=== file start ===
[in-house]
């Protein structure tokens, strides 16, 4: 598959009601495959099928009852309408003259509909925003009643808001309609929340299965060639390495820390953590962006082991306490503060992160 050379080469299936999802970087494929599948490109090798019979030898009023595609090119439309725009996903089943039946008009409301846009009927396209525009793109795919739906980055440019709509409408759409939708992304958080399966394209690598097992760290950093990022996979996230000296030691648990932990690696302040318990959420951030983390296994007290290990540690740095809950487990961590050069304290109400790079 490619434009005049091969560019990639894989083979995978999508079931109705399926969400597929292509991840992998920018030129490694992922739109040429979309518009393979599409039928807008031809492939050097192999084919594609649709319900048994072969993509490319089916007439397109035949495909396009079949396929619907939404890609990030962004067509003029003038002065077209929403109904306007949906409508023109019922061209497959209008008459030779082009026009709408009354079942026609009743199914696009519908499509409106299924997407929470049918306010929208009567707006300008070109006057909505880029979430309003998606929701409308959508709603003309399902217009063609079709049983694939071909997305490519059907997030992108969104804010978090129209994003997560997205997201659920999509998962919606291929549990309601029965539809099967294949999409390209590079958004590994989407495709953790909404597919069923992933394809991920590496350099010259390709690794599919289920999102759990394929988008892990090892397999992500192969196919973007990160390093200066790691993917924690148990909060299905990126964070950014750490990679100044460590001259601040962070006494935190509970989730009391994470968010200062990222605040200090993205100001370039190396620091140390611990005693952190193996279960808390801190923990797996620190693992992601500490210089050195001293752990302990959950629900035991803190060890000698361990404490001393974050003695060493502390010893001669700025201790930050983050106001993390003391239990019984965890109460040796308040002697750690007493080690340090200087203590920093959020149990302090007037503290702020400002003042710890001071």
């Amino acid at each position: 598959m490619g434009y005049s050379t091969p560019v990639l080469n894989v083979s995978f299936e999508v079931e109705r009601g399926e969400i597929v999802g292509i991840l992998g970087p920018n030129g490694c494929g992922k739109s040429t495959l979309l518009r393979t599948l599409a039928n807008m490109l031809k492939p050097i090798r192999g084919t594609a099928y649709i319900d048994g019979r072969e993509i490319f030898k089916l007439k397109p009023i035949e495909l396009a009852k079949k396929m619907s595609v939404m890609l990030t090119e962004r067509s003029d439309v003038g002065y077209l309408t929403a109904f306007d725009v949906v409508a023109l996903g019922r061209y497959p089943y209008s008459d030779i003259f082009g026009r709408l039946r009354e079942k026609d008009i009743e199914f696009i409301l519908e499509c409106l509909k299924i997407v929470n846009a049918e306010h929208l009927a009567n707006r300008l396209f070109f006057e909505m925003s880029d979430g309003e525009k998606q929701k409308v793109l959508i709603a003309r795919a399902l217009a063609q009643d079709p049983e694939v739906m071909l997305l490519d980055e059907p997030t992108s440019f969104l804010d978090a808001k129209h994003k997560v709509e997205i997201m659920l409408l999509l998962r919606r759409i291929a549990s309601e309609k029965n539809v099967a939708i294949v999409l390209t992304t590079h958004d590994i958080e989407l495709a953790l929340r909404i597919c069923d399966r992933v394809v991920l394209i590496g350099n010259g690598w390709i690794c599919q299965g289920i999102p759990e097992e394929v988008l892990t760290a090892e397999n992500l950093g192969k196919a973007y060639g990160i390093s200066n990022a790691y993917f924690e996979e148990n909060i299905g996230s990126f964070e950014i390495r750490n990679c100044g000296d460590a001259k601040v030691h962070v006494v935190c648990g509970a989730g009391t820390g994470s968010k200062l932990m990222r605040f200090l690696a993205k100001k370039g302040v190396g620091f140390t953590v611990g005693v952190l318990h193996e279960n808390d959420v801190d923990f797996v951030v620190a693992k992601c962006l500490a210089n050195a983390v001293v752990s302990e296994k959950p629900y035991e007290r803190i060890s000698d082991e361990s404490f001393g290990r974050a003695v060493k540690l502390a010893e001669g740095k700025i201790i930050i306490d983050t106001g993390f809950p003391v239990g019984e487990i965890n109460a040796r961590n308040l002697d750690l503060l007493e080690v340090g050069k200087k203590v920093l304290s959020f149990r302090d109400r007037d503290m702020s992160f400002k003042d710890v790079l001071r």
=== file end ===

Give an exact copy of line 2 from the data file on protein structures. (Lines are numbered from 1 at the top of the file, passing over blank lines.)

């Protein structure tokens, strides 16, 4: 598959009601495959099928009852309408003259509909925003009643808001309609929340299965060639390495820390953590962006082991306490503060992160 050379080469299936999802970087494929599948490109090798019979030898009023595609090119439309725009996903089943039946008009409301846009009927396209525009793109795919739906980055440019709509409408759409939708992304958080399966394209690598097992760290950093990022996979996230000296030691648990932990690696302040318990959420951030983390296994007290290990540690740095809950487990961590050069304290109400790079 490619434009005049091969560019990639894989083979995978999508079931109705399926969400597929292509991840992998920018030129490694992922739109040429979309518009393979599409039928807008031809492939050097192999084919594609649709319900048994072969993509490319089916007439397109035949495909396009079949396929619907939404890609990030962004067509003029003038002065077209929403109904306007949906409508023109019922061209497959209008008459030779082009026009709408009354079942026609009743199914696009519908499509409106299924997407929470049918306010929208009567707006300008070109006057909505880029979430309003998606929701409308959508709603003309399902217009063609079709049983694939071909997305490519059907997030992108969104804010978090129209994003997560997205997201659920999509998962919606291929549990309601029965539809099967294949999409390209590079958004590994989407495709953790909404597919069923992933394809991920590496350099010259390709690794599919289920999102759990394929988008892990090892397999992500192969196919973007990160390093200066790691993917924690148990909060299905990126964070950014750490990679100044460590001259601040962070006494935190509970989730009391994470968010200062990222605040200090993205100001370039190396620091140390611990005693952190193996279960808390801190923990797996620190693992992601500490210089050195001293752990302990959950629900035991803190060890000698361990404490001393974050003695060493502390010893001669700025201790930050983050106001993390003391239990019984965890109460040796308040002697750690007493080690340090200087203590920093959020149990302090007037503290702020400002003042710890001071």